I began graduate school in the fall of 2013 with the plan to take my sweet time going through the program. A few weeks ago, I realized that I might be able to graduate in December, if all goes well. If not, May is also a lovely time to graduate. But, realizing that we are at the end of the program put everything into panic mode. I have not written a resume for 15 years. I have not interviewed for a job in 12 years, so this week’s discussion is perfect. What do people do in interviews nowadays? I have a feeling that binders with lesson plans in plastic sheet covers is no longer considered uber professional.
As for digital resumes, I found this site helpful: old/http://workplacelearningsolutionsblog.com/digital-resume-out-with-the-old/
My only initial concern was that on the example resumes, the applicants had accomplished SO much. How could I ever achieve that level of activity within the field? But then, I helped my father with a presentation that he is doing about researching military records for genealogical purposes and I helped him clean up his presentation and suggested handouts so people attending the class could find research clues on draft records, etc. I realized that I had just done consulting work and felt better about what I have to offer. I think the secret is confidence. One thing that I have been on the soapbox about this month is that I need to be proud of not being a traditional student. I have a knowledge base that the younger whipper snappers do not have, and as someone hoping to go into the archivist field, will work to my advantage. Oh, someone has donated a box of 16 mm films of Ernest Hemmingway? Yes! I know how to use one of those projectors! (And to brag, will learn how to digitize old film this summer.)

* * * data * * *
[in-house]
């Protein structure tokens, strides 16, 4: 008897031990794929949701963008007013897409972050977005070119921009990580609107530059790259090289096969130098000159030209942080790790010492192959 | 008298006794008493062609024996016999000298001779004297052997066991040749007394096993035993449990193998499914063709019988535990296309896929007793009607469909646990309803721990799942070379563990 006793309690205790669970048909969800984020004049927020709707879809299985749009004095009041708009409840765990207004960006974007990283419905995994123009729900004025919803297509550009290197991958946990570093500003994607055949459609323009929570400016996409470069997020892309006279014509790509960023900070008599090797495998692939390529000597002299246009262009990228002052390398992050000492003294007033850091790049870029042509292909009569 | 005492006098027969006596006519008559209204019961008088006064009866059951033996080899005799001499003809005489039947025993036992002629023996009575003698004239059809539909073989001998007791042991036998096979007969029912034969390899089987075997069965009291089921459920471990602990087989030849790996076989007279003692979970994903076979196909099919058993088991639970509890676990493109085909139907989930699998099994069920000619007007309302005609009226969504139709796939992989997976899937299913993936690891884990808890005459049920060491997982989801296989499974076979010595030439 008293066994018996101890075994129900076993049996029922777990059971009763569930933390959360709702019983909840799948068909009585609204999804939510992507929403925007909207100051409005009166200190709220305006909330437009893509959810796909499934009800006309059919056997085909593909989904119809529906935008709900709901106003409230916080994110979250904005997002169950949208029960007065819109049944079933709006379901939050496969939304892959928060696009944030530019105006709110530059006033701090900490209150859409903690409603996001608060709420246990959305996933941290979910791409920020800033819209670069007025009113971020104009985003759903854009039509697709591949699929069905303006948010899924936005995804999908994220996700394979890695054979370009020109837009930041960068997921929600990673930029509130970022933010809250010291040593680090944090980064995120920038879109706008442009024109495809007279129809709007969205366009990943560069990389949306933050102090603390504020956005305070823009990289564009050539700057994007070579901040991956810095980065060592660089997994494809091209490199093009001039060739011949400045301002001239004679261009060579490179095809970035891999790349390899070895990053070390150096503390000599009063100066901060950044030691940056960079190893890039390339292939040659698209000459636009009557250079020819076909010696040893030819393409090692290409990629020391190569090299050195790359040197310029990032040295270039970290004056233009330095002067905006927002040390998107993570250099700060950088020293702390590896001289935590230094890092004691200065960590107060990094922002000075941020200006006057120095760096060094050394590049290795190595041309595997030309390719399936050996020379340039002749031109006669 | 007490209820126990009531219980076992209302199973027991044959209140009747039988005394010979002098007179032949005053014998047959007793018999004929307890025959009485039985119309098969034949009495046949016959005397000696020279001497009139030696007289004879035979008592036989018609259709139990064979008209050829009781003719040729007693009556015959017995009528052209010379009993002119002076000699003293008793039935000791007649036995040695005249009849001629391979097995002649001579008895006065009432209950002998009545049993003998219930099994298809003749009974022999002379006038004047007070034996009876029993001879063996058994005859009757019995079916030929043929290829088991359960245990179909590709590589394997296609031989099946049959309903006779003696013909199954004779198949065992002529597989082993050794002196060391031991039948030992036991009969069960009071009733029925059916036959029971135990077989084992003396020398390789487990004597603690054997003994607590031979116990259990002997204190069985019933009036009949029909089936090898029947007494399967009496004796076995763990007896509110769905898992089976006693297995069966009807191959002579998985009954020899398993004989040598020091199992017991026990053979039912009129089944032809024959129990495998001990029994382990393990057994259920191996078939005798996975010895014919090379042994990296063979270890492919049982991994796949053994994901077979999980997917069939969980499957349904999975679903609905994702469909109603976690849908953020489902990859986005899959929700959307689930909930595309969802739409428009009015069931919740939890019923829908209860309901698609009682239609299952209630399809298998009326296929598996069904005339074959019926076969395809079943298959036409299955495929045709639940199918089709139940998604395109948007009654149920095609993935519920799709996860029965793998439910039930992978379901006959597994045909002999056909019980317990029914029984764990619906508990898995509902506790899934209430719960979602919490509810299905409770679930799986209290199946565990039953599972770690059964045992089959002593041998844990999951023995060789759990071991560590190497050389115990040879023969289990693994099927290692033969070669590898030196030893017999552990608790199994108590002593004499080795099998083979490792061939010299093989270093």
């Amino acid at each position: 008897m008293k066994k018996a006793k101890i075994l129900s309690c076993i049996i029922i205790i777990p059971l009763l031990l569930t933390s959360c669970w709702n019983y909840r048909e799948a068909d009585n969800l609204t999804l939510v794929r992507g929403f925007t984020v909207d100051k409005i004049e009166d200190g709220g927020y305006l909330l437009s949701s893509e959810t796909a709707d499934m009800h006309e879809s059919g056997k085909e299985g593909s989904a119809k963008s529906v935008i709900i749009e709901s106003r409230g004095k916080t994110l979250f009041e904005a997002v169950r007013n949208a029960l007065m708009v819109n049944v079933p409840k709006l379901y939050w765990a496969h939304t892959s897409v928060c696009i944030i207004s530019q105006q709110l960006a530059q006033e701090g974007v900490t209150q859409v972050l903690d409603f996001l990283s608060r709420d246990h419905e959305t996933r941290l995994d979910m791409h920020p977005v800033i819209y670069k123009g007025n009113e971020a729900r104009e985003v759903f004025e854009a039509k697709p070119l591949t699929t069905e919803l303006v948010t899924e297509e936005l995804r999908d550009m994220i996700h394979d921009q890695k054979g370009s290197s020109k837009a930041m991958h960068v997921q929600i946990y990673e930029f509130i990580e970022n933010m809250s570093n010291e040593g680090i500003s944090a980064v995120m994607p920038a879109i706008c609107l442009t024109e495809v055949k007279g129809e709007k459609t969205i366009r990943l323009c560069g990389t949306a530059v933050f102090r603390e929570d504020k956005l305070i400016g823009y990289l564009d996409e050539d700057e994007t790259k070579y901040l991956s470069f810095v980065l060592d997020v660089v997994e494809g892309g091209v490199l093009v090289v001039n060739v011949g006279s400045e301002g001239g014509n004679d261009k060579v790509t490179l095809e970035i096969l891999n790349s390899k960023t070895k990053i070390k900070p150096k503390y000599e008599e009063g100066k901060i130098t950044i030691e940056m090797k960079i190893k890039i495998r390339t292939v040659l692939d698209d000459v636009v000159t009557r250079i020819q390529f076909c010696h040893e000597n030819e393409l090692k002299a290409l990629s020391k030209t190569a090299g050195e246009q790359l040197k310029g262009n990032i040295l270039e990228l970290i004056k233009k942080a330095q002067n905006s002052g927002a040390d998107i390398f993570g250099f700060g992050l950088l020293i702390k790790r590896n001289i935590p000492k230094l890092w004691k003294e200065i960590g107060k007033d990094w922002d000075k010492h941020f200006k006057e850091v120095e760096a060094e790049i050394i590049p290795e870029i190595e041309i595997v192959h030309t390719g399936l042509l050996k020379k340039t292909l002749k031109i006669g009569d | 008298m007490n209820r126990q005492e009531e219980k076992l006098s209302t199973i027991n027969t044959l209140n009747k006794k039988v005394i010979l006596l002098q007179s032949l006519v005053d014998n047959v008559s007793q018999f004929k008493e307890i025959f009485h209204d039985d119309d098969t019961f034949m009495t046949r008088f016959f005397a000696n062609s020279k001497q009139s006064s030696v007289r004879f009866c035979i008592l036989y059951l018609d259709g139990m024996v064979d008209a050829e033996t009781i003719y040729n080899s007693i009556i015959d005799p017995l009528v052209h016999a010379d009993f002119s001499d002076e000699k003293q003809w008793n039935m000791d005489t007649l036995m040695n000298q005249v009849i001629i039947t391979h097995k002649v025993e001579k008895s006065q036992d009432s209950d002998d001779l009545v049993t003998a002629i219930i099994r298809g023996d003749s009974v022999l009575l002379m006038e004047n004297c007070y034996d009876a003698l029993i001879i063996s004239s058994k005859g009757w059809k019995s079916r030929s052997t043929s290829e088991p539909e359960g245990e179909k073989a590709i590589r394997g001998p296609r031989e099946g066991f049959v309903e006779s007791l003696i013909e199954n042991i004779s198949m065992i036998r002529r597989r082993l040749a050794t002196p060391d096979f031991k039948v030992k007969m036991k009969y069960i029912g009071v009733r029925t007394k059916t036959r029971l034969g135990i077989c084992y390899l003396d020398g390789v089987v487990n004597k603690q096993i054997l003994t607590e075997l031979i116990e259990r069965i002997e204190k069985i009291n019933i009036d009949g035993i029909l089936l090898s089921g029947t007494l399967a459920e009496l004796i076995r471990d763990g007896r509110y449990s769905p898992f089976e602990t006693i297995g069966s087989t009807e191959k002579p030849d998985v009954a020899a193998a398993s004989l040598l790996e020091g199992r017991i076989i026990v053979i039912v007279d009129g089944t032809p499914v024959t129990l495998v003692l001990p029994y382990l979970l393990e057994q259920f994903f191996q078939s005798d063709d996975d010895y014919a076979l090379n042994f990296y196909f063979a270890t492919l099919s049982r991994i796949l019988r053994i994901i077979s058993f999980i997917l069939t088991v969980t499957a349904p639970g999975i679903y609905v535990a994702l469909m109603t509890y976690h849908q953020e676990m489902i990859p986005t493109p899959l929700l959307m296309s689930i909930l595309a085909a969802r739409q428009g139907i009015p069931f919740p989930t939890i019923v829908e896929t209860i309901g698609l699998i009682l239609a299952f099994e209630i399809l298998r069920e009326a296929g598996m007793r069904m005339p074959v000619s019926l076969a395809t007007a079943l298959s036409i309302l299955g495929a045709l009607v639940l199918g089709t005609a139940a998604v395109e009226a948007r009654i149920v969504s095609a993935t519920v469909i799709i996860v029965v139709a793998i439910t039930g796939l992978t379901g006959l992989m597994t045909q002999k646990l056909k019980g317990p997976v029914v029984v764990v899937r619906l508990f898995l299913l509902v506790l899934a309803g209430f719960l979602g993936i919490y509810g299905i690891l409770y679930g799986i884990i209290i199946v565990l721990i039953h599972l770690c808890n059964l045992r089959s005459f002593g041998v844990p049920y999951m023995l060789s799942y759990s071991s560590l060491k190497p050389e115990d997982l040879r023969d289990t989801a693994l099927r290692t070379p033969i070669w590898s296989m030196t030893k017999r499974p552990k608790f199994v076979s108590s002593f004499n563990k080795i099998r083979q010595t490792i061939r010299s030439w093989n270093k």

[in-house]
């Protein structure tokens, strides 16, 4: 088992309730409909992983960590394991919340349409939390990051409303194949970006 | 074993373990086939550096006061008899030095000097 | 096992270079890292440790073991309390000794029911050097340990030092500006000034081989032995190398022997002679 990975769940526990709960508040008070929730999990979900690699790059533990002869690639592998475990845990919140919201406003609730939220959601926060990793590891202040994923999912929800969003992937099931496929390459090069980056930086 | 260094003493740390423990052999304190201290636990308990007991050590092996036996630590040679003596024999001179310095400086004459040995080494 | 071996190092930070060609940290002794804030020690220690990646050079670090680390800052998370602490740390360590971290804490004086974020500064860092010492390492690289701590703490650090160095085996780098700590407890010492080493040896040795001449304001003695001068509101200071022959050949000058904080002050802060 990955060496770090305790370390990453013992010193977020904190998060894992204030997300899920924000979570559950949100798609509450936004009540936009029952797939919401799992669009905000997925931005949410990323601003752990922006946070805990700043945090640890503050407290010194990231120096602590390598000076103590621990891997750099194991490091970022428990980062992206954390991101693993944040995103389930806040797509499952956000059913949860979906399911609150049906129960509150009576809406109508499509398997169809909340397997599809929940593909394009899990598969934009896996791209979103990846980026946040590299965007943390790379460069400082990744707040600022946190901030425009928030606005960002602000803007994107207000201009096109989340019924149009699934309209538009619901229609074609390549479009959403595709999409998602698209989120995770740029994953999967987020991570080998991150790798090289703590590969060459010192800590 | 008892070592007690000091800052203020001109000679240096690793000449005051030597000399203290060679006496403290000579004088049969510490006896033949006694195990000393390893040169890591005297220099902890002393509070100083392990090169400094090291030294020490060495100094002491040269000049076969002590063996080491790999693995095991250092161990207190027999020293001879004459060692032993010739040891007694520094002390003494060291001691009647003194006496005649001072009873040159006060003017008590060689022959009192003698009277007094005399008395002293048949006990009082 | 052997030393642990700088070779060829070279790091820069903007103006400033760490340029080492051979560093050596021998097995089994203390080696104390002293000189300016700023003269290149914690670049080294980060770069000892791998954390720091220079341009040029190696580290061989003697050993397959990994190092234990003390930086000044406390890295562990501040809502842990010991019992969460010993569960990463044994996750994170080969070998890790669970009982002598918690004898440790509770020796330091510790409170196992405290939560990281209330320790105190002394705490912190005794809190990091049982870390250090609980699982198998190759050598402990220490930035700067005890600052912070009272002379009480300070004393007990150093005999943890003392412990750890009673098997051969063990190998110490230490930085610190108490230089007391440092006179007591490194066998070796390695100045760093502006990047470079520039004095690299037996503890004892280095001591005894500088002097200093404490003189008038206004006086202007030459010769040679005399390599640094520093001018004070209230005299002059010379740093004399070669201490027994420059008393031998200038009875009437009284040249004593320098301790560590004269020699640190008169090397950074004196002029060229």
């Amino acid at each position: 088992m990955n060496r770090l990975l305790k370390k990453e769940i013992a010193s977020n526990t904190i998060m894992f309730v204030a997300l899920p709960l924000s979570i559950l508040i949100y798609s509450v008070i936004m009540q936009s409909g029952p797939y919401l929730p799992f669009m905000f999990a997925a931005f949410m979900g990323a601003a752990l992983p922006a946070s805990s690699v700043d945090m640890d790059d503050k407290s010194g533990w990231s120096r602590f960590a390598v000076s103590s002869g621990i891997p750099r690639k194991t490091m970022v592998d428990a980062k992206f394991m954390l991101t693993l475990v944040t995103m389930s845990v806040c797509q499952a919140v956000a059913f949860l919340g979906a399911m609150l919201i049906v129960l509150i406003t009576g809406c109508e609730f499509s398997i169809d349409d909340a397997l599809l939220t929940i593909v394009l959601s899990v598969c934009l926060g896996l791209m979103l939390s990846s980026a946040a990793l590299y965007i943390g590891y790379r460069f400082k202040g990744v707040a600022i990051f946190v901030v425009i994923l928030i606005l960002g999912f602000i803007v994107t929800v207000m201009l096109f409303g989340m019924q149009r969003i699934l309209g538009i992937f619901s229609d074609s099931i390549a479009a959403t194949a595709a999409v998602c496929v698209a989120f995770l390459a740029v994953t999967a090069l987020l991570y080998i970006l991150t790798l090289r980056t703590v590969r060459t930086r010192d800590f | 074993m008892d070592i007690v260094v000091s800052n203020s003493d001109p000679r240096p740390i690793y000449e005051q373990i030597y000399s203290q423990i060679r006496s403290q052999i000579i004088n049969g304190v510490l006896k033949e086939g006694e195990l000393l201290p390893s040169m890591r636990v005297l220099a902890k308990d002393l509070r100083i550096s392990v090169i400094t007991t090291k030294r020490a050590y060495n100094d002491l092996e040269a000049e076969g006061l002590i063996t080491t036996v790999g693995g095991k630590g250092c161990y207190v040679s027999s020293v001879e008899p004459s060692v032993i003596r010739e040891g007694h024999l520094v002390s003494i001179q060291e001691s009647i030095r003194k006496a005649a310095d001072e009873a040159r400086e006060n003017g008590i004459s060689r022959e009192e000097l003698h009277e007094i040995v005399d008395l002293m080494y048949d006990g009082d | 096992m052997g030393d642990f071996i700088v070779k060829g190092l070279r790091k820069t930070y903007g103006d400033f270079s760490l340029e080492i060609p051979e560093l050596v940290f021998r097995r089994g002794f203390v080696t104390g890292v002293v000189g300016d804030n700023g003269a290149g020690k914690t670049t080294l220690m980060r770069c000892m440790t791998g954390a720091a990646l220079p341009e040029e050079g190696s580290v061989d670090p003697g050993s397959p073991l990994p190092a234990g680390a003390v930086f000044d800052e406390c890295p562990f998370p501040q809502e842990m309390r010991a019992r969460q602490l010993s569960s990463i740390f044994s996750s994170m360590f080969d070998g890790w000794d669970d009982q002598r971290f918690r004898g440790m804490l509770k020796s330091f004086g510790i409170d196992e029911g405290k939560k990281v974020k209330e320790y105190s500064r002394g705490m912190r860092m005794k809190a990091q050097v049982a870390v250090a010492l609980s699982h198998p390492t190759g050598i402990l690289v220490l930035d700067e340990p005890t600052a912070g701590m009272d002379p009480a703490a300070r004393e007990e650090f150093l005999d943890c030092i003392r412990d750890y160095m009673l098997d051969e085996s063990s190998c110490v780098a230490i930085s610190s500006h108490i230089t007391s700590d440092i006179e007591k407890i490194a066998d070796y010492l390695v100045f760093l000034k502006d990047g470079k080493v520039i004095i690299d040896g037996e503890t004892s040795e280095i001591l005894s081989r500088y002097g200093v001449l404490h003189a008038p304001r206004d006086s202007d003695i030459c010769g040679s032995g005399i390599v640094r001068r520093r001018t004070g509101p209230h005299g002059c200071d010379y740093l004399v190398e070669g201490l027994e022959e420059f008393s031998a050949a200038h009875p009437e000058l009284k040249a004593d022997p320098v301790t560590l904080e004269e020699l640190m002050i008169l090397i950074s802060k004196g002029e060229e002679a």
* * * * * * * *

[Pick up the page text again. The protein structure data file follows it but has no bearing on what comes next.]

On the other hand, I am not sure about the amount of confidence it would take to be a freelance historian, personally. I know professional genealogists and they do quite well for themselves, but they also have spouses with steady work that they could fall back on if work is slow for a few months. There is money to be made out there, though. I did a little looking into the Reel Tributes and the initial price is 5,000. The founder, David Adelman, spent 25,000 for equipment and 6 movies later, had paid off his debt and started making a profit. Adelman works from home and the movies are about 10 minutes long. He says that people want to preserve the memory of loved ones and that money spent is seen as comparable to costs of a wedding photographer. Adelman also offers digitation of family heirlooms if a family does not want a movie, but does want things preserved and shared.
The most exciting research this week was at the USA jobs website. There was a job posting for an archivist for Yellowstone National Park. Wouldn’t that be dreamy?